Released Oct. 29th on BS Records
Given the premise of Metalocalypse—that the band Dethklok is the greatest cultural force on Earth—and how prominently Brendan Small’s faux-death metal compositions feature in episodes, it’s surprising that it took until after the fourth season for the show to do a musical special. I’m pretty behind on the the show; I haven’t watched season 4 nor the hour-long Doomstar Requiem special, so I feel underqualified to comment on the soundtrack album. I have, however, kept up with Small’s Dethalbums (see my review of Dethalbum III), and while those seem to have grown further from parody into actual death metal, The Doomstar Requiem is ripped right from the show.
This album is quite a different beast than the three Dethalbums that preceded it. While those were Dethklok records, The Doomstar Requiem stars pretty much the entire Metalocalypse cast of characters. Only one track, closer “Blazing Star”, is solely a Dethklok number. While the Dethalbums often expanded on song ideas written for the show, they didn’t have a unifying narrative. As an hour-long rock opera, The Doomstar Requiem tells a story, one in which Dethklok must rescue rhythm guitarist Toki Wartooth from the hands of their enemies. Along the way we learn more about Dethklok’s backstory, such as how Toki joined the band and what became of Magnus Hammersmith, the spurned guitarist he replaced.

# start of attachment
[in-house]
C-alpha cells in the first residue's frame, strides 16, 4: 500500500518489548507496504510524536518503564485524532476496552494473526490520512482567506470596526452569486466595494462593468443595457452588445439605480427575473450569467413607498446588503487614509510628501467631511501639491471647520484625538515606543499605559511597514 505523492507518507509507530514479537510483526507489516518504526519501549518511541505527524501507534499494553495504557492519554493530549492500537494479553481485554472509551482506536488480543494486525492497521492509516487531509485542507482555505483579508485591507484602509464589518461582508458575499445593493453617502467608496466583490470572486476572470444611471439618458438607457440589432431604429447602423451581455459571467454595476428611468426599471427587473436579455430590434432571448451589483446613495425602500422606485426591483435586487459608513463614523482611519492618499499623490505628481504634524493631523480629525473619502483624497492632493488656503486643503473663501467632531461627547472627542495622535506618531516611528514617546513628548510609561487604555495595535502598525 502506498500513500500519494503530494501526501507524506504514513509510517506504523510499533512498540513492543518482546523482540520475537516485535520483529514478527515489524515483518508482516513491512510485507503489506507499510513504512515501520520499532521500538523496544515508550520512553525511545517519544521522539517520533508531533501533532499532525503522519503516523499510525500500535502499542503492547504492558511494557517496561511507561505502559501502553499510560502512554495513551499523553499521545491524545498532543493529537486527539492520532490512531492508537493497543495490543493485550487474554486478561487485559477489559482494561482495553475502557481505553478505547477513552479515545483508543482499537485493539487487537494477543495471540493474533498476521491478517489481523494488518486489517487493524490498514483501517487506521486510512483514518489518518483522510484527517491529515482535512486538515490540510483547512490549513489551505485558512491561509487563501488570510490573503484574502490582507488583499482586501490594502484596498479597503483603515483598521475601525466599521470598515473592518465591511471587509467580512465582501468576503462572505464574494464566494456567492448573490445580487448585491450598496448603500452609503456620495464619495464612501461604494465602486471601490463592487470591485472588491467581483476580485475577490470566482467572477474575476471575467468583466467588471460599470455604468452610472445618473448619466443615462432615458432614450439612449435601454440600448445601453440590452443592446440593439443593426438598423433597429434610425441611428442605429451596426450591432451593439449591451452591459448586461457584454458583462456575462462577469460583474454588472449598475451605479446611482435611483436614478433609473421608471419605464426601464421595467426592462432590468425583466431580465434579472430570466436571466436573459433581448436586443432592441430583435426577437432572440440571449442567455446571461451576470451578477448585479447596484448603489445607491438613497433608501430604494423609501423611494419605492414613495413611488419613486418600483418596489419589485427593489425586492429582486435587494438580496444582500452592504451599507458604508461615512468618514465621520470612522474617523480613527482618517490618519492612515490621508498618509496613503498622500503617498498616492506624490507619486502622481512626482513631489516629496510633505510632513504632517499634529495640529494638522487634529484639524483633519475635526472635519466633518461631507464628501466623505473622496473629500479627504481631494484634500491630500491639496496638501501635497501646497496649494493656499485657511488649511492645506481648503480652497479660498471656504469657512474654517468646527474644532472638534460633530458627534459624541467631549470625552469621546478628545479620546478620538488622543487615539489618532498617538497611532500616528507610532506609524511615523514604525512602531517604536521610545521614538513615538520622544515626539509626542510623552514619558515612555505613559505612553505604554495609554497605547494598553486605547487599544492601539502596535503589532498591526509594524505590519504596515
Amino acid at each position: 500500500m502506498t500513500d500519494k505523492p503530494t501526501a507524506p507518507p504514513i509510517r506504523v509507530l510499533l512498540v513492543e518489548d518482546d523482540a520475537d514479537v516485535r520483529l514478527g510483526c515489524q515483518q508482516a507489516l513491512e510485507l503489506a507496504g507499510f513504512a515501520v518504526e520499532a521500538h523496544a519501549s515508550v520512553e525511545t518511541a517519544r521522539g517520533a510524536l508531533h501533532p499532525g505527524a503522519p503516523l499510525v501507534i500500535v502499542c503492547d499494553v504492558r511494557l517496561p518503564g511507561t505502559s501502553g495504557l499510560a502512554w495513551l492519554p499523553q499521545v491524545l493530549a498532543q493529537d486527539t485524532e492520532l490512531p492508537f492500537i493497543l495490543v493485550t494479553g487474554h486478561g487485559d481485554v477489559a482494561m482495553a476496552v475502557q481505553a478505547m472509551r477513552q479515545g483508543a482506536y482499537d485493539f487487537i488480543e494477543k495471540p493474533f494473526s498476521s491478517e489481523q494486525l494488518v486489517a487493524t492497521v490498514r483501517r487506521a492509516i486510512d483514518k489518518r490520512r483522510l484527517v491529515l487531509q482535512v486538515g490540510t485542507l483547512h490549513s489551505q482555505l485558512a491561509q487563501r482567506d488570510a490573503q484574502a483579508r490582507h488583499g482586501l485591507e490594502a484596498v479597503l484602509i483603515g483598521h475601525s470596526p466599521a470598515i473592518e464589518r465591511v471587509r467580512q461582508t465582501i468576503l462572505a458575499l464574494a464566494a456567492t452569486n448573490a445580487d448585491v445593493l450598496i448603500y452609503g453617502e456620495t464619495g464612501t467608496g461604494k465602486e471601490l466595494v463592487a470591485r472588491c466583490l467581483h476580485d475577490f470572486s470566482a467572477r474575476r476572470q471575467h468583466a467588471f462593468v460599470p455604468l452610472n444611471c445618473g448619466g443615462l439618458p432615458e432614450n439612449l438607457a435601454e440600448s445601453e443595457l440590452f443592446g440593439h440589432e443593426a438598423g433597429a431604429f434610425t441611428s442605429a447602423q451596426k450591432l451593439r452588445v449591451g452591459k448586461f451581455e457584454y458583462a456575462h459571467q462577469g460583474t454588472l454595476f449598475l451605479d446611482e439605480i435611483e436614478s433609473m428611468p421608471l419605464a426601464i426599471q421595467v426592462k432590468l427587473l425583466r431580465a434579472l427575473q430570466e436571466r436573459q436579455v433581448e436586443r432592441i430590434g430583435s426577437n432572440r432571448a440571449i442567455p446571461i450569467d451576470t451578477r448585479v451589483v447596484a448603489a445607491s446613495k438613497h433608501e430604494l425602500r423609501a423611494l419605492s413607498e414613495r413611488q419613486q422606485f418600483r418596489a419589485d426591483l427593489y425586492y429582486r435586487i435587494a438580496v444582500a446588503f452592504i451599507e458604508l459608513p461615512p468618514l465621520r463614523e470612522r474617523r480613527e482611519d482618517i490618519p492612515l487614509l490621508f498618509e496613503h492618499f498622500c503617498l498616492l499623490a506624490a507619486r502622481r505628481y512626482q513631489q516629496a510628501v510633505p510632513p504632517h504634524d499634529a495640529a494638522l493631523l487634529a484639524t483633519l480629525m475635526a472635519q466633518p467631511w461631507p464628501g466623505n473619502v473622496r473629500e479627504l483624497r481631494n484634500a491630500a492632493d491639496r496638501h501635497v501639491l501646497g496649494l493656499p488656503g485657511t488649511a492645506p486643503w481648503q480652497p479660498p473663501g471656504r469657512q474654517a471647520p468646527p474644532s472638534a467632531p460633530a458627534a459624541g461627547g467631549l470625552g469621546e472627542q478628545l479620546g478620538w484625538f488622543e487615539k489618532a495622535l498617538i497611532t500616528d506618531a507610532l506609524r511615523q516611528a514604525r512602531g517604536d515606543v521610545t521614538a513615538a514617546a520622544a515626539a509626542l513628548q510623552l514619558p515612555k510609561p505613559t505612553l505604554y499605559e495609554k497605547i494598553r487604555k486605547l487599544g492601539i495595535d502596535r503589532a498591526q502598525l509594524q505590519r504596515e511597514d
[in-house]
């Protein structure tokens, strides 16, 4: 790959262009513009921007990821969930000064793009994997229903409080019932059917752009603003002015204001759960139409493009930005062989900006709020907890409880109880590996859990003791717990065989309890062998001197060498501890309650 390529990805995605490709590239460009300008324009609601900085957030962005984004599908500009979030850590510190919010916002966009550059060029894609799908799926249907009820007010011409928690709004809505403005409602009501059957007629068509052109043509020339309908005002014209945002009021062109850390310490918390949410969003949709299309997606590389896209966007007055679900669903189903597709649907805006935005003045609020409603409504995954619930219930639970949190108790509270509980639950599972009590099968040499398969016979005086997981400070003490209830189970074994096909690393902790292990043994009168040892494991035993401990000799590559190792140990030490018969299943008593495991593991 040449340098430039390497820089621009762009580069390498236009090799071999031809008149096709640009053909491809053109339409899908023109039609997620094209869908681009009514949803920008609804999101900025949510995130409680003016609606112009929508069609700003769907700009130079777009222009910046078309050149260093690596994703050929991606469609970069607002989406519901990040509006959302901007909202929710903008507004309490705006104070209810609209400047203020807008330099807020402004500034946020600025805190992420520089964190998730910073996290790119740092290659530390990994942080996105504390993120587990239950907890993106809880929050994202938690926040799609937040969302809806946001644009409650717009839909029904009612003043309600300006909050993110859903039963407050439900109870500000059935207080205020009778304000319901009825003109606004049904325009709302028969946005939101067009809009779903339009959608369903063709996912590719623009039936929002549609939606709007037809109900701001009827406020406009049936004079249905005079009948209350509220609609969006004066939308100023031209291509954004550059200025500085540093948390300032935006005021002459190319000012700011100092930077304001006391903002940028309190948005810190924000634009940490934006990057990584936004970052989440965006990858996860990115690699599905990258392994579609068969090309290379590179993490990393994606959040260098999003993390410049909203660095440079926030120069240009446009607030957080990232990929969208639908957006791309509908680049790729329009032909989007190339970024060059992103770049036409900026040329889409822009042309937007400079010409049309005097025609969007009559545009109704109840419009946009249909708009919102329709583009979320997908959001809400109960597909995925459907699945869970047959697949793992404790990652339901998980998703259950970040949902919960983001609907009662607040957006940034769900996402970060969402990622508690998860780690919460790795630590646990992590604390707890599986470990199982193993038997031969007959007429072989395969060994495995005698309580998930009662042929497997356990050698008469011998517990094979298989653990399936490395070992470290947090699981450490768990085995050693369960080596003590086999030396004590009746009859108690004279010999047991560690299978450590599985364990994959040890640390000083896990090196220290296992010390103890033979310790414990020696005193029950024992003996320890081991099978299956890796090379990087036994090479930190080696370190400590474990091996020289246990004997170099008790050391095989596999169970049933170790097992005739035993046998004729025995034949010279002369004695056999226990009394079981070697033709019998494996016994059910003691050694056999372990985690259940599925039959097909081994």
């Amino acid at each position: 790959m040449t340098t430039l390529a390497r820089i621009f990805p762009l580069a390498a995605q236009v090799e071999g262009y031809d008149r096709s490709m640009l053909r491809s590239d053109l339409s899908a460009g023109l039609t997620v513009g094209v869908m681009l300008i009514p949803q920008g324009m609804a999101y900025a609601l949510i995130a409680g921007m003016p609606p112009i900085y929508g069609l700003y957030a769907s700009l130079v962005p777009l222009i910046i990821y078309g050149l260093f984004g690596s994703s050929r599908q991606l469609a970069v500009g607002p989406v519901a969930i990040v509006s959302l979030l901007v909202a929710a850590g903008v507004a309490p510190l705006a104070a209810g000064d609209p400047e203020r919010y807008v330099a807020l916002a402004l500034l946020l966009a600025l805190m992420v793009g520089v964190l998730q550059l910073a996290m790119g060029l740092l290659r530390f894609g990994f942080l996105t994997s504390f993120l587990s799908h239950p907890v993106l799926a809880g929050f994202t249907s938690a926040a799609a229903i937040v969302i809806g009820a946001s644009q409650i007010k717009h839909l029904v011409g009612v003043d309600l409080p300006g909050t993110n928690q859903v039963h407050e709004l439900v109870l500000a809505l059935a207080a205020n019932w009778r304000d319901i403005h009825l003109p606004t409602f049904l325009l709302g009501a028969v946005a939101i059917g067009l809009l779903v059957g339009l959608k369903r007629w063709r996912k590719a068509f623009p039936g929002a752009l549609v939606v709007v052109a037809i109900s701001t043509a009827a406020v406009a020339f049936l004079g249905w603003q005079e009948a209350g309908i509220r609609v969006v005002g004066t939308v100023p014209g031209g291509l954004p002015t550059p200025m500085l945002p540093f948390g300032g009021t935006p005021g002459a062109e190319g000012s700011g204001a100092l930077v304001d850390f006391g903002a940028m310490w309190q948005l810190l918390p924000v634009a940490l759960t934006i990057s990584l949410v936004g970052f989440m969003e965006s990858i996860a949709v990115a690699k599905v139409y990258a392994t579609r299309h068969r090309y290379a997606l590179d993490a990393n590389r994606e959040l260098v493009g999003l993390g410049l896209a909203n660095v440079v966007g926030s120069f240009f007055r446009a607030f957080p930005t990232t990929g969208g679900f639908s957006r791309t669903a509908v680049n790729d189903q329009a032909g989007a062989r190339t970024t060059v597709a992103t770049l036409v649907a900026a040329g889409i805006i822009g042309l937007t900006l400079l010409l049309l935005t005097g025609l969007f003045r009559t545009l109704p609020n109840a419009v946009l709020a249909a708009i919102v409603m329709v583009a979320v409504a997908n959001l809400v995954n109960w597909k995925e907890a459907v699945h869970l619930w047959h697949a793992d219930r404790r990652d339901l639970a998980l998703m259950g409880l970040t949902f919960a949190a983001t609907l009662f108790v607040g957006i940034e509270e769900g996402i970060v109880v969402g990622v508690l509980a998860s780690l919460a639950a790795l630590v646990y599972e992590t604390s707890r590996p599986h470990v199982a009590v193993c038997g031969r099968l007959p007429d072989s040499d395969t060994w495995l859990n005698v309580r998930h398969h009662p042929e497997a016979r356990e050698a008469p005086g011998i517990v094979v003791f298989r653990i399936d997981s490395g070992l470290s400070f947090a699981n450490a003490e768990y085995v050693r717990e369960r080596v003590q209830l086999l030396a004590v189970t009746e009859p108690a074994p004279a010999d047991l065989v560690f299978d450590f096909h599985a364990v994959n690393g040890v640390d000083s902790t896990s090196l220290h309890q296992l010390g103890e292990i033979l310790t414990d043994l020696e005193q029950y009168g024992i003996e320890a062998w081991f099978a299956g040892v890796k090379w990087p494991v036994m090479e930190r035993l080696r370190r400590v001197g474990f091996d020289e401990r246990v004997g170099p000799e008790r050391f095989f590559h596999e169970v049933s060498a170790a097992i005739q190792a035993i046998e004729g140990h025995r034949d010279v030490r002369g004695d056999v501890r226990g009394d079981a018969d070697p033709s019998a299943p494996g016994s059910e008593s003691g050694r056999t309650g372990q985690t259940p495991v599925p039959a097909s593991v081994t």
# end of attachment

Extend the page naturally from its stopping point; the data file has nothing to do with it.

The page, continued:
As a full-blown metal rock opera, The Doomstar Requiem engages in operatics that really suit the tone of the show: duets, electronics, and orchestral flourishes all find their place in the production. Tracks like “Magnus and the Assassin”, “The Fans Are Chatting”, and “The Answer Is in Your Past” are full of the excellent death metal we’re used to by now, while many of the other sections segue into big orchestral pomp & circumstance. “The Duel”, in which Toki engages in an epic guitar battle with lead guitarist Skwisgaar Skwigelf as his audition, is predictably full of shredding, soaring riffs and solos. Elsewhere there are stylistic left turns, such as the synthpop “Partying Around the World” in which Dethklok engages in all manner of excess in an attempt to deny Toki’s absence, the acoustic ballad “Abigail’s Lullaby” which ruminates on torture, and the boy band pop of “Givin’ It Back to You” in which the band uses their checkbooks to get past a mob of zombie-like musicians and drug addicts. These numbers would sound totally out of place on a Dethklok album, but as a soundtrack to the special they work.
The only real drawback to The Doomstar Requiem is that it’ll only make sense to fans of the show, and thus it’s even less accessible than the Dethalbums. For Metalocalypse fans, however, it should prove extremely satisfying.